Welcome to The queue – Your daily distraction from curated video content from across the web. Today we’re watching a video essay on why a shiny metal ball is the secret weapon of modern visual effects.
There’s a kind of truism when it comes to visual effects: they’re often best when you don’t notice them.
For example, when a green screen effect is bad, you become very aware of its presence. And all of that choppy chroma key can break your immersion and get you out of the story. However, if you’ve been looking at a behind-the-scenes feature recently, you know that green screen effects can be found literally everywhere these days, often in the background where large panoramas of city skylines can be seen. This use of green screens enables filmmakers to keep costs down and remain flexible with locations. And for the most part, the audience is no smarter.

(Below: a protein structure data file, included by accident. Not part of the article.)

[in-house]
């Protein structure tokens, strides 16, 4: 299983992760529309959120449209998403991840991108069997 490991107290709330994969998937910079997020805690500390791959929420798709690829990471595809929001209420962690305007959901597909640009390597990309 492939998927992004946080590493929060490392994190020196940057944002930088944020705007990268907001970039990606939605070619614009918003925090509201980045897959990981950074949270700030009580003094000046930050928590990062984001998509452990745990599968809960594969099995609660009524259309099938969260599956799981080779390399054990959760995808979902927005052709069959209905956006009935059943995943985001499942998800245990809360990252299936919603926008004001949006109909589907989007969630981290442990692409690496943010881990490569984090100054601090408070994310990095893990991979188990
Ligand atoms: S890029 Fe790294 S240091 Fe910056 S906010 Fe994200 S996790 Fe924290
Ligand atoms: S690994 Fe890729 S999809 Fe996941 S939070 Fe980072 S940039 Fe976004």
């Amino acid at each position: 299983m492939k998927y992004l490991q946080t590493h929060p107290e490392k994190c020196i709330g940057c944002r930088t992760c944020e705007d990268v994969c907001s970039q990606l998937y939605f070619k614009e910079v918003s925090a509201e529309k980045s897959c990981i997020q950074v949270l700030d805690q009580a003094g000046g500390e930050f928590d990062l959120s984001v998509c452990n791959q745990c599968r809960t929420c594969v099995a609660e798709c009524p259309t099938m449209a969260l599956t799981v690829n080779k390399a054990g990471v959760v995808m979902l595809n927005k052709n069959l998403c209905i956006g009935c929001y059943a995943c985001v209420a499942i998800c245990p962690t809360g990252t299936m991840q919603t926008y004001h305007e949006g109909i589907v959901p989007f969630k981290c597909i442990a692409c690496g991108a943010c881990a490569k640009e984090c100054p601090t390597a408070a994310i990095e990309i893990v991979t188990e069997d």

There are many sophisticated tools that can make CGI elements feel like an imperceptible, natural part of a real environment. That’s why a huge, shiny metal ball is one of VFX’s unsung heroes. An integral part of a VFX artist toolkit (with several handy digital counterparts), these shiny spheres allow artists to capture the way light looks on the live set so that it looks like that light a digital light convincingly illuminates the object. This is basically a way to quickly take a panorama of a real environment. This data can then be converted into an “ambient lighting model” that allows CGI effects to look like they’re part of the world. The more you know!
Clock “Why visual effects artists love this shiny ball“:
Who did that?
This video is from Vox, an American news website from Vox Media, produced in 2014. They produce videos about news, culture and everything in between. This video is produced by Phil Edwards, with art direction of Estelle Caswell and story editing of Bridgett Henwood. You can subscribe to Vox here on YouTube. And you can follow them here on Twitter.